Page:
Since Tranchina started utilizing a long list of connections built over years of playing, he says the joint has drawn large numbers -- sometimes as many as 400. Part of this is a booking policy that regonizes the broad-reaching strength of underground community in metal music. Take Rosebank's Anthony Gonzalez, the 20-year-old lead guitarist of Betrayal, a local thrash and progressive metal quartet playing L'Amour April 25.

"I was at Chevy's in Jersey just the other day, and some guy came up to me and my friend and said 'I'm diggin the long hair, that's f***in' thrash,'" says Gonzalez, whose band is finishing up a record with Biohazard guitarist Billy Graziadei. "Then we started talking about all these old bands. It depends on the people. Some people who aren't into it, they just don't understand."

Scientific research supports Gonzalez's feelings. Heriot-Watt University in Edinburgh, Scotland, conducted a random survey of 38,000 people about which personality traits are affiliated with fans of 104 genres of music.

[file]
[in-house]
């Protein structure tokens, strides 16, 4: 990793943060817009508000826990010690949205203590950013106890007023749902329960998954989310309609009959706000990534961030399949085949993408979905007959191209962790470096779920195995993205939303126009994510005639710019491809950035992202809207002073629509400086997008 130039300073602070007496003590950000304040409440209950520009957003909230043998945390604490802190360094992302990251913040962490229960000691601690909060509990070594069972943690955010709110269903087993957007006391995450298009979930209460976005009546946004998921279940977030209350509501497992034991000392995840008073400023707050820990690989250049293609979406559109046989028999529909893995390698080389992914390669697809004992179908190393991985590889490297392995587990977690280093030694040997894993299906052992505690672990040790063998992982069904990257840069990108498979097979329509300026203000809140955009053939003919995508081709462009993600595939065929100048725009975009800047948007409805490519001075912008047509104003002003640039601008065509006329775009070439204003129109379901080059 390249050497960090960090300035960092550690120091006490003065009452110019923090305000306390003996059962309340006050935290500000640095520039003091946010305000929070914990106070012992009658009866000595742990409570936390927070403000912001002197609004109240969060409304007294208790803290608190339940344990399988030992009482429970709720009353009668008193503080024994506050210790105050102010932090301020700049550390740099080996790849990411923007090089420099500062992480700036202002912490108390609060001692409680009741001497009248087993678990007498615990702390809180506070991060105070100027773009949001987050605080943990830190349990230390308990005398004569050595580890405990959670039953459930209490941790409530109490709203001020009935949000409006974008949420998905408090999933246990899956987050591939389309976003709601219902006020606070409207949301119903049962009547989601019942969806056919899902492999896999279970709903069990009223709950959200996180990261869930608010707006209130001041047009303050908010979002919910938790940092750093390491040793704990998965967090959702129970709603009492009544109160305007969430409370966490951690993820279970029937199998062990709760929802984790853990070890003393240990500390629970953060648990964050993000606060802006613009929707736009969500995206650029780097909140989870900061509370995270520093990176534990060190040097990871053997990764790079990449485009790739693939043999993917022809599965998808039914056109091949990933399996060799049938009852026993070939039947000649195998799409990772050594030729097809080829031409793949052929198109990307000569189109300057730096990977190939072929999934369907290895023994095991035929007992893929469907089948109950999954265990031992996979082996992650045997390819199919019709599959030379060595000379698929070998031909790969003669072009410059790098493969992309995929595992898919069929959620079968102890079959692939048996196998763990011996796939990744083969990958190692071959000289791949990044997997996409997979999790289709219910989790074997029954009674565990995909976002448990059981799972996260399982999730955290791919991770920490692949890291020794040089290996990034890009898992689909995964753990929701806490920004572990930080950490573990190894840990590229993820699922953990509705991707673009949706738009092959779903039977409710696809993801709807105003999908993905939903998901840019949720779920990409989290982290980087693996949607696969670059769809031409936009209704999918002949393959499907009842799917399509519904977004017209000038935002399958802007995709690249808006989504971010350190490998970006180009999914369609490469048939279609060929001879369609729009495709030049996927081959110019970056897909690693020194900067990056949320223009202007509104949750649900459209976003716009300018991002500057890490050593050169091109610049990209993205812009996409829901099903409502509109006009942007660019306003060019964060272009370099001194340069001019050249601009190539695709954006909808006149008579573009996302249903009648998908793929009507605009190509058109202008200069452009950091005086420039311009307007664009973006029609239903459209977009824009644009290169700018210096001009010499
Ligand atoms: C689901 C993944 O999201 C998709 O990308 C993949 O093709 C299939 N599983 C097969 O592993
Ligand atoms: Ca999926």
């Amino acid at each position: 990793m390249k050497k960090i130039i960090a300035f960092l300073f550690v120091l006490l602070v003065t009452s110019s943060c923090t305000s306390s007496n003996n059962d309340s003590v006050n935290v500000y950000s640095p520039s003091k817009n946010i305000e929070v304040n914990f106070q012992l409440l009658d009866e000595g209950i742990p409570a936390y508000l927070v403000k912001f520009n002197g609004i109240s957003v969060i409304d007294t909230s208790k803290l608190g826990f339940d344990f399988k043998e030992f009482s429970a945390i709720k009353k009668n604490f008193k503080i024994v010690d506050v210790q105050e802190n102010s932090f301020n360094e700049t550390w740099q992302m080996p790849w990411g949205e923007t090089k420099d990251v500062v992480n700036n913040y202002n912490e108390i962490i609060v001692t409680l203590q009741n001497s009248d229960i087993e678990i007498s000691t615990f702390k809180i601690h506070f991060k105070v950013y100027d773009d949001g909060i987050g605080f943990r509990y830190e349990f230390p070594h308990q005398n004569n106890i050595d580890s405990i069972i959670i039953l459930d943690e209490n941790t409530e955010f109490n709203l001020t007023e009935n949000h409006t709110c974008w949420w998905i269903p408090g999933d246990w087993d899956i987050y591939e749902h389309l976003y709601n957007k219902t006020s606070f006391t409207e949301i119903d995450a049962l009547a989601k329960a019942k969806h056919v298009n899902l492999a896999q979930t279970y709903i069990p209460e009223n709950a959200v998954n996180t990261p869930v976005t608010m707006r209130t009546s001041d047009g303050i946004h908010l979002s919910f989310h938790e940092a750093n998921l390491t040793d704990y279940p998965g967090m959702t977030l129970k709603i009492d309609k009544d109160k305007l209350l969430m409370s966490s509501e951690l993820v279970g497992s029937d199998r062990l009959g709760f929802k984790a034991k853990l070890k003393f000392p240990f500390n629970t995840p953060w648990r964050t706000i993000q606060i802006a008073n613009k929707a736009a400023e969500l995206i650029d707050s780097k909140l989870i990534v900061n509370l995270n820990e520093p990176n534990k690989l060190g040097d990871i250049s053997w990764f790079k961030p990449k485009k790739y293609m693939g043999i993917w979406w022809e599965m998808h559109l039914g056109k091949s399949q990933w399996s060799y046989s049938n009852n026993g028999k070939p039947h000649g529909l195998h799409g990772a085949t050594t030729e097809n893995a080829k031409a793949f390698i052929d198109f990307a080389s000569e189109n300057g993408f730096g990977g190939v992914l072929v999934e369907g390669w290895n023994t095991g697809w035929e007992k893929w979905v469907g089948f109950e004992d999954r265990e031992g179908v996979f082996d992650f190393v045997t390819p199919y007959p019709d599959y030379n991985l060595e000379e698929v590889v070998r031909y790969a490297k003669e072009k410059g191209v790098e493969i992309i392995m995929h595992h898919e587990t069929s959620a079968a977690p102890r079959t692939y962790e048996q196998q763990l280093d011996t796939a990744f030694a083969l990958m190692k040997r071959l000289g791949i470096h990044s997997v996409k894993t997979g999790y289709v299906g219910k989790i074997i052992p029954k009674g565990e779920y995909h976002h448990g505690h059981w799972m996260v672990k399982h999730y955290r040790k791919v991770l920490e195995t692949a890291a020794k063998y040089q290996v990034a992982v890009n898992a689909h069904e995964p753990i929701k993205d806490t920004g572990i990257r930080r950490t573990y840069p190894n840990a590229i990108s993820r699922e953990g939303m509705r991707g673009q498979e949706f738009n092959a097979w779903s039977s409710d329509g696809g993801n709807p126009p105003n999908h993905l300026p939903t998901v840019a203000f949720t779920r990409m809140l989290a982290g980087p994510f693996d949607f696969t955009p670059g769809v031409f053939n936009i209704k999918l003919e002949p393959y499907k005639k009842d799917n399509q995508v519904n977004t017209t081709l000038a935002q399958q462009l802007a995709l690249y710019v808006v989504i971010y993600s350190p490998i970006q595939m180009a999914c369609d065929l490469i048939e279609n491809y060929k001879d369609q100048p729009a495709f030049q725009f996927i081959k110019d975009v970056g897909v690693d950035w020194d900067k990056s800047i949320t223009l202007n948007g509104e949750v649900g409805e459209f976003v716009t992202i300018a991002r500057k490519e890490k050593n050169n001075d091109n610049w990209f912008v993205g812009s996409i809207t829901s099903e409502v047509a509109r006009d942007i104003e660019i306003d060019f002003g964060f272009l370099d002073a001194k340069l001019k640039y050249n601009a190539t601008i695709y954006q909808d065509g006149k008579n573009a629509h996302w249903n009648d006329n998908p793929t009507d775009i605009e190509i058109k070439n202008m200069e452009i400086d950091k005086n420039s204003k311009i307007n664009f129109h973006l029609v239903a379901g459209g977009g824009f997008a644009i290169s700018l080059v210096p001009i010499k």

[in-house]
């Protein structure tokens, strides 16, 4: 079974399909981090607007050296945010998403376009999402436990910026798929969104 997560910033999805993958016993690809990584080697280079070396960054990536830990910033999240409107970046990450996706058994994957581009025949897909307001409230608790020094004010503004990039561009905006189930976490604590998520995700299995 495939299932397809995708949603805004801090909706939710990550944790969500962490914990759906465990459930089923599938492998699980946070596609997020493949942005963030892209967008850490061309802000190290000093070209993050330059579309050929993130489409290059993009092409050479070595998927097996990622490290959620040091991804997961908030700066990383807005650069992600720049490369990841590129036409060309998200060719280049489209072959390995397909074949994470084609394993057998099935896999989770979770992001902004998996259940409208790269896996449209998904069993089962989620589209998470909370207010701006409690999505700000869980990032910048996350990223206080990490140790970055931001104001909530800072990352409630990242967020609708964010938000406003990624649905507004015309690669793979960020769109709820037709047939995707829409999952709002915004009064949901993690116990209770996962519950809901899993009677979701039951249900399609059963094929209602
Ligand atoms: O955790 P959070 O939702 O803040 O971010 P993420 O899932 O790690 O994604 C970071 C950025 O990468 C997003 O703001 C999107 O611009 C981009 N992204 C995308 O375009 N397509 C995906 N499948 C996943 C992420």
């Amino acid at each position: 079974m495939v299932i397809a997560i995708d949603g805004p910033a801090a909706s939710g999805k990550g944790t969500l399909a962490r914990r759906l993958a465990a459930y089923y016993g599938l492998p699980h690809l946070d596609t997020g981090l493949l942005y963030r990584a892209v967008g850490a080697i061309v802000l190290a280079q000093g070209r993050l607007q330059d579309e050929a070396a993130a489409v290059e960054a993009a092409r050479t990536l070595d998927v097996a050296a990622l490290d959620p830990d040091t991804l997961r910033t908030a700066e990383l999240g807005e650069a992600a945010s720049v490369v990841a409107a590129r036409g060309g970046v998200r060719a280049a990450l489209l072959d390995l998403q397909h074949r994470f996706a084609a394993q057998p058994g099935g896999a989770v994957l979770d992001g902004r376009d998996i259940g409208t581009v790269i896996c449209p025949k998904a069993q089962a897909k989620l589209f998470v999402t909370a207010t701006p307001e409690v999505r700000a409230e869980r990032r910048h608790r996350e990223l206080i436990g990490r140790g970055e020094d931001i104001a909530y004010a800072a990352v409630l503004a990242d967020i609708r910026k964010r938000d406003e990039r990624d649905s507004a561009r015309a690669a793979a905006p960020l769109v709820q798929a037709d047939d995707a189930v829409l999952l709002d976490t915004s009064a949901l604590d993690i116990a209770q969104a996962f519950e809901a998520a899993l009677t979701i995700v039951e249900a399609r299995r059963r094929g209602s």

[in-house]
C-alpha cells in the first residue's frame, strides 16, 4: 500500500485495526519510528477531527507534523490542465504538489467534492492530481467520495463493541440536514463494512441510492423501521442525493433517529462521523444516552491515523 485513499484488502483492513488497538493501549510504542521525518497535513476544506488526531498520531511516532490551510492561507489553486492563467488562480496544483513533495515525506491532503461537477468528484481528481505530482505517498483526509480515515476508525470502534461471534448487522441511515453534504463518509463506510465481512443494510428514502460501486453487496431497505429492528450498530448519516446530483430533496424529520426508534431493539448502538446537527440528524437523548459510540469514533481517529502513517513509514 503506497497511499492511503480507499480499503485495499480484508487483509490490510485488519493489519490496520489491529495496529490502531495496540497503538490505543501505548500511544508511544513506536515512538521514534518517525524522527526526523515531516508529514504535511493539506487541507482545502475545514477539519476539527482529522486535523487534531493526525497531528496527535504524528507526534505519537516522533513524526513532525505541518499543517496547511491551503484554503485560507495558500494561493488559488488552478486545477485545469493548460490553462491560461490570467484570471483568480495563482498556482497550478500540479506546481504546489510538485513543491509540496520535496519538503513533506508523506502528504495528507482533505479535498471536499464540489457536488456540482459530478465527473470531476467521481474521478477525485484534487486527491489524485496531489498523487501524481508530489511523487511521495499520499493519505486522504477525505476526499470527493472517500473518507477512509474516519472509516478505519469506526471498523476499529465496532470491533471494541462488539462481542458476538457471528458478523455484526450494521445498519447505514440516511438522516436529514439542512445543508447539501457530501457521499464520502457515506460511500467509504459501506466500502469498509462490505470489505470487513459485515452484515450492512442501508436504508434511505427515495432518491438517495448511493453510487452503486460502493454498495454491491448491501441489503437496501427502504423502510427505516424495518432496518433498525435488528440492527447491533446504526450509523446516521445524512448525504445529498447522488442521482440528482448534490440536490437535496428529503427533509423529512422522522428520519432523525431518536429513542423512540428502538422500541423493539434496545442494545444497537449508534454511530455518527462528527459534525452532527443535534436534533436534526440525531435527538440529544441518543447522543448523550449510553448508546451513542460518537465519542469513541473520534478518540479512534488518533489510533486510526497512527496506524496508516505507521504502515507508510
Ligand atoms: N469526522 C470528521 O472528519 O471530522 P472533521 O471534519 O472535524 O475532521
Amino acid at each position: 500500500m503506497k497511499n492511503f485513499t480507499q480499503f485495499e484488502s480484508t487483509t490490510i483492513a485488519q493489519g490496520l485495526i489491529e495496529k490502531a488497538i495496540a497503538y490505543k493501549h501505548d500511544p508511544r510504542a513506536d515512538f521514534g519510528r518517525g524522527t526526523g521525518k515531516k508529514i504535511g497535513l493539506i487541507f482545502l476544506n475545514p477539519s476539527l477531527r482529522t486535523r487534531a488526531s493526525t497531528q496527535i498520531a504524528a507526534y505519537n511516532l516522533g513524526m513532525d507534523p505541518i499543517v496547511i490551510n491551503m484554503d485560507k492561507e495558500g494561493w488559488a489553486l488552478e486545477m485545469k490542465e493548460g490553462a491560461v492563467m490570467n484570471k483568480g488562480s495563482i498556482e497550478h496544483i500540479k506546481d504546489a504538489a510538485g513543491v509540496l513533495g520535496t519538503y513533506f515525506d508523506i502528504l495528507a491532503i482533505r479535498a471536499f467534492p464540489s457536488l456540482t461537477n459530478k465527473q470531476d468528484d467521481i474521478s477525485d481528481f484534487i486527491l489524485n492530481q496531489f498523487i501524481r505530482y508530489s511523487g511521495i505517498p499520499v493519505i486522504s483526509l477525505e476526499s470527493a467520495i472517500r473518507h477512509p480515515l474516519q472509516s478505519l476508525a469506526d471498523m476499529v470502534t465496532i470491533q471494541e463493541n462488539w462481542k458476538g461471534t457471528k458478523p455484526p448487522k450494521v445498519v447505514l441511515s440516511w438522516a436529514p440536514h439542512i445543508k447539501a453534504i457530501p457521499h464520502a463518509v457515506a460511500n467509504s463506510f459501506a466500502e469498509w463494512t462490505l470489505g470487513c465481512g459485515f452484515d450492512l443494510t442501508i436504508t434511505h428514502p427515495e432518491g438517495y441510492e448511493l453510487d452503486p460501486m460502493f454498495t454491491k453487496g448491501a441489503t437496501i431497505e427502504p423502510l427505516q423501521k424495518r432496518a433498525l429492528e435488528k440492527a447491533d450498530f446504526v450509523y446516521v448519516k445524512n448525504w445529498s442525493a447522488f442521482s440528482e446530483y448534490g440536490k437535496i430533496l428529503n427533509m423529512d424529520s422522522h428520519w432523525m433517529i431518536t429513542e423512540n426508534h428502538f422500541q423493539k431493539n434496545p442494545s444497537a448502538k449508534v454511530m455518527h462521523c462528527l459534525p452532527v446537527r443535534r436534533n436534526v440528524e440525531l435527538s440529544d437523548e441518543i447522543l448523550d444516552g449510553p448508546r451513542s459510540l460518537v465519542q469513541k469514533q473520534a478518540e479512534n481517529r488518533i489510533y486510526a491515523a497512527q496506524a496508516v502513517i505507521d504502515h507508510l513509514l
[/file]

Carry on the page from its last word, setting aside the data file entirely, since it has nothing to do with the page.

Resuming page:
"One of the most surprising things is the similarities between fans of classical music and heavy metal," professor Adrian North, who orchestrated the study, told the BBC. "The general public has held a stereotype of heavy metal fans being suicidally depressed and being a danger to themselves and society in general, but they are quite delicate things."

Or maybe just a little nostalgic? Many still in attendance at L'Amour are fans from the club's storied past, groupies and roadies-turned-parents, are now making the trip from Brooklyn, Jersey and Staten Island to keep living the dream -- if only for nights when the baby-sitter is available.